It is important that we state these ideas with as much clarity as possible. Let us not say that the aim of society is the individual good or the mere aggregate of the individual goads of each of the persons who 'constitute it. Such a formula would dissolve society as such for the benefit of its parts, and would lead to an 'anarchy of atoms.' It would amount either to a frankly anarchic conception or to the old disguised anarchic concep­ tion of bourgeois materialism, according to which the entire duty of society consists in seeing that the freedom of each one be respected, thereby enabling the strong freely to oppress the weak. The aim of society is its own common good, the good of the social body. But if we fail to grasp the fact that this good of the social body is a common good of human persons, as the social body itself is a whole made up of human persons, this formula would lead in its turn to other errors, of a collectivist type-or to a type of state despotism. The common good of society is neither a mere collection of private goods, nor the good proper to a whole, which (as in the case of the.species with regard to its individual members, or the hive with regard to the bees) draws the parts to itself alone, and sacrifices these parts to itself. It is the good human life of the multitude, of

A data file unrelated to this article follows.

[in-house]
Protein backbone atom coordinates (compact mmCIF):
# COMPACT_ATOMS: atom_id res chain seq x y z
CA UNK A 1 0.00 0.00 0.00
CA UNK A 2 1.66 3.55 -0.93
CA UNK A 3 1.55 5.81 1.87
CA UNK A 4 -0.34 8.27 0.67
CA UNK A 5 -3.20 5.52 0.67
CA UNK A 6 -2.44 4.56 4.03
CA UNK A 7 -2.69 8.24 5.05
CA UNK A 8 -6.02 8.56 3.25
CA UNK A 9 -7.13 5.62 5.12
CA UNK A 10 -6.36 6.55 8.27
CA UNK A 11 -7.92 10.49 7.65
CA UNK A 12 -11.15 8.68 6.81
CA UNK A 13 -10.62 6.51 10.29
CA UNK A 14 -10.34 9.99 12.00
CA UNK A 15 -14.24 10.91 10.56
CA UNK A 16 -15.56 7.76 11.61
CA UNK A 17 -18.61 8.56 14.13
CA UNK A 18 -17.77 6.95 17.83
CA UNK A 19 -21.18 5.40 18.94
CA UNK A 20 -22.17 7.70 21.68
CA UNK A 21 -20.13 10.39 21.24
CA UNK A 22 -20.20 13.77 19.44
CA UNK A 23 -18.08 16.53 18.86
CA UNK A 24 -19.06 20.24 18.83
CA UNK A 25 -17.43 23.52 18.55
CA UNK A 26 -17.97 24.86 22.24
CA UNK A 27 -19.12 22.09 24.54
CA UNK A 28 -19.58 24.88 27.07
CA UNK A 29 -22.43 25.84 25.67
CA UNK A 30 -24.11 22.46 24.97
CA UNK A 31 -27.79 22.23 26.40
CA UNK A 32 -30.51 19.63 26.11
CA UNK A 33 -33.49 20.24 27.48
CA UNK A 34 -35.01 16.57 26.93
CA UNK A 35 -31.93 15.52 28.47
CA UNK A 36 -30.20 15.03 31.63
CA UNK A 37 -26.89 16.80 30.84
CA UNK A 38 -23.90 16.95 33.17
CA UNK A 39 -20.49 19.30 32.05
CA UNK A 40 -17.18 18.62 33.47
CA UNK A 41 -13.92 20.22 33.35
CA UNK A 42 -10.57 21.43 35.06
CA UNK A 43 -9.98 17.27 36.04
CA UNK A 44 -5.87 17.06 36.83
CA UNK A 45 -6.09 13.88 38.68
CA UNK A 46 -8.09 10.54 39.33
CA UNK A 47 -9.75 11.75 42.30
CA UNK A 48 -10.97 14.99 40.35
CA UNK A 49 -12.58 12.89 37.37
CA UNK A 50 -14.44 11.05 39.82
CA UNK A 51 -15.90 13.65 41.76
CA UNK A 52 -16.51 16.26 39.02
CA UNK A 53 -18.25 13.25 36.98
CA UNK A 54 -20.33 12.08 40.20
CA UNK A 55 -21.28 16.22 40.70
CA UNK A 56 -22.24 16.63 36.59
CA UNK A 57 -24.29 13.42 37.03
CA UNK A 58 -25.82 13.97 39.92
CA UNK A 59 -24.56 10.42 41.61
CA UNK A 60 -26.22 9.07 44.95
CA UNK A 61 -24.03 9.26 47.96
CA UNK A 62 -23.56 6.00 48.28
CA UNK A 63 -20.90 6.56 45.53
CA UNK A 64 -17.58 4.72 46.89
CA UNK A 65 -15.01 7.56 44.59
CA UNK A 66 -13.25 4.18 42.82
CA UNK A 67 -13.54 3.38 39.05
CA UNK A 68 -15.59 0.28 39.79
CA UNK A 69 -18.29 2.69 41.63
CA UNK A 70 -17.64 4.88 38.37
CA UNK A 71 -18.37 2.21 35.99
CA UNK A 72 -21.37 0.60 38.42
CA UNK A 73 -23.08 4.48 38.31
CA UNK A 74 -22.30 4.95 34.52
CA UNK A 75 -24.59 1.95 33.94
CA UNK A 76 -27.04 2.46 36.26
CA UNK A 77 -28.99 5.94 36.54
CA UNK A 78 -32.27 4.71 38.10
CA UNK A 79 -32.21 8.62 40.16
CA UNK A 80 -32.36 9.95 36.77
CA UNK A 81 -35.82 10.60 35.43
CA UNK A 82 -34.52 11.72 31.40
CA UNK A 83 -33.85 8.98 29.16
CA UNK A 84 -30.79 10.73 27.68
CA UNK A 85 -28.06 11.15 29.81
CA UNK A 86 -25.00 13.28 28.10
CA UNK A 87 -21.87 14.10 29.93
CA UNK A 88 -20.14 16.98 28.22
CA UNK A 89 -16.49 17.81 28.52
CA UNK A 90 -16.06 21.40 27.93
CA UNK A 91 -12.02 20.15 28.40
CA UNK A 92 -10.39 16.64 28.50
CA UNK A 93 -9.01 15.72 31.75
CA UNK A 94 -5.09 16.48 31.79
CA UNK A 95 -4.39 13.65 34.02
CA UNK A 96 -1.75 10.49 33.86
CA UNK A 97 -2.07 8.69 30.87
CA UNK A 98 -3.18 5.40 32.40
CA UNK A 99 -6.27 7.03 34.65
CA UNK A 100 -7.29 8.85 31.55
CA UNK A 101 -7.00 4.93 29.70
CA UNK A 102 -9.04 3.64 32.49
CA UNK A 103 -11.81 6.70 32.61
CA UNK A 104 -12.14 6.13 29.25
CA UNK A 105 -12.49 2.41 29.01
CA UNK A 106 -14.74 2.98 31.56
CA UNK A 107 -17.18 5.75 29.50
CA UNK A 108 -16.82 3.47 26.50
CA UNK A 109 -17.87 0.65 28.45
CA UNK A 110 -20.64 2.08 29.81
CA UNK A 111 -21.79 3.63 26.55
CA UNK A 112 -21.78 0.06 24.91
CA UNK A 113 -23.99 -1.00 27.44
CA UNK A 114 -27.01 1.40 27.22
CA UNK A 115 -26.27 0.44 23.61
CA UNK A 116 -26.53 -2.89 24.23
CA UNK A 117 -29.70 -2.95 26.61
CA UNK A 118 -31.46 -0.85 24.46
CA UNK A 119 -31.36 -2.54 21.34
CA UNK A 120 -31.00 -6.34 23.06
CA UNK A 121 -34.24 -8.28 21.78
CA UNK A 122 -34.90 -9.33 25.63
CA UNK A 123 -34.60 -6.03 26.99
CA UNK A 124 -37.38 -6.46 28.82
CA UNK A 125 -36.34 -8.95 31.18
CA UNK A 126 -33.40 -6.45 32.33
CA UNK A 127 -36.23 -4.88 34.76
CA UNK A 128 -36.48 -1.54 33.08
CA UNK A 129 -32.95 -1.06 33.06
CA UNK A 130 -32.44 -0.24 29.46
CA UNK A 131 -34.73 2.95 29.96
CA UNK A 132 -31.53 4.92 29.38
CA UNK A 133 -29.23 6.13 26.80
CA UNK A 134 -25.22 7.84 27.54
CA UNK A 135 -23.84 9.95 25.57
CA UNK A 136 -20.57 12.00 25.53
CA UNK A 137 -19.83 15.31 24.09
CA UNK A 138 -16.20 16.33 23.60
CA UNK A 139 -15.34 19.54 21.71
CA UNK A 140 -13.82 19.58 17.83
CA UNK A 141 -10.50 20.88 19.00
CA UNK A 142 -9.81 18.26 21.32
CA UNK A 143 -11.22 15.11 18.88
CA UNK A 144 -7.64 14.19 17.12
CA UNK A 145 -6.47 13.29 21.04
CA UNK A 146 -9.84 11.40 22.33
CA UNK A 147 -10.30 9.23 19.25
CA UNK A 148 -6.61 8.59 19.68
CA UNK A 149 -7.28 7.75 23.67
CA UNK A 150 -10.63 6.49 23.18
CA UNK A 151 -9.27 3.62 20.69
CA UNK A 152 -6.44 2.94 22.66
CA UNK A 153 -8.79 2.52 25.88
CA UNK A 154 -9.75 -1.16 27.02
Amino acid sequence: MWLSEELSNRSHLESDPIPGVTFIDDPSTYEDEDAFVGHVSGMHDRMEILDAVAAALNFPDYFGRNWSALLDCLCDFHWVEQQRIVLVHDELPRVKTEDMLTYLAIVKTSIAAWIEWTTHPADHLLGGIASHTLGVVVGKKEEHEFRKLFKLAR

a multitude of persons, the good life of totalities at once car­ nal and spiritual, and principally spiritual, although they more ' often happen to live by the flesh than by the spirit. The com­ mon good of society is their communion in the good life; it is therefore common to the whole and to the parts, to the parts, which are in themselves wholes, since the very notion of per­ son means totality; it is common to the whole and to the parts, over which it flows back and which must all benefit from it. Under pain of being itself denatured, it implies and demands the recognition of the fundamental rights of the person ( and the rights of the family, in which persons are enmeshed- in a more primitive way of communal living than in political society). It involves, as its chief value, the highest possible .attainment (that is, the highest compatible with the good of the whole) of persons to their lives as persons, and to their freedom of exiaansion or autonomy-and to the gifts of good­ ness which in their turn flow from it. Thus we perceive a first essential characteristic of the com­ mon gmid: it implies a redistribution, it must be redistributed among the persons, and it must aid their development. A second characteristic relates to authority in society. The common good is the foundation of authority; for indeed lead­ ing a community of human persons towards their common good, towards the good of the whole as such, requires that \ certain individuals1 be charged with this guidance, and that \he directions which they determine, the decisions which they make to this end, be followed or obeyed by the other members of the community. Such an authority, aimed at the good of the whole, applies to free men, in utter contrast to the dominion wielded by a master over human beings for the particular good of this master himself. A third characteristic has to do with the intrinsic morality of the common good, which is not merely a set of advantages and conveniences, but essentially integrity of life, the good and righteous human life of the multitude. Justice and moral righteousness are thus essential to the common good. That is why the com�on good requires the development of the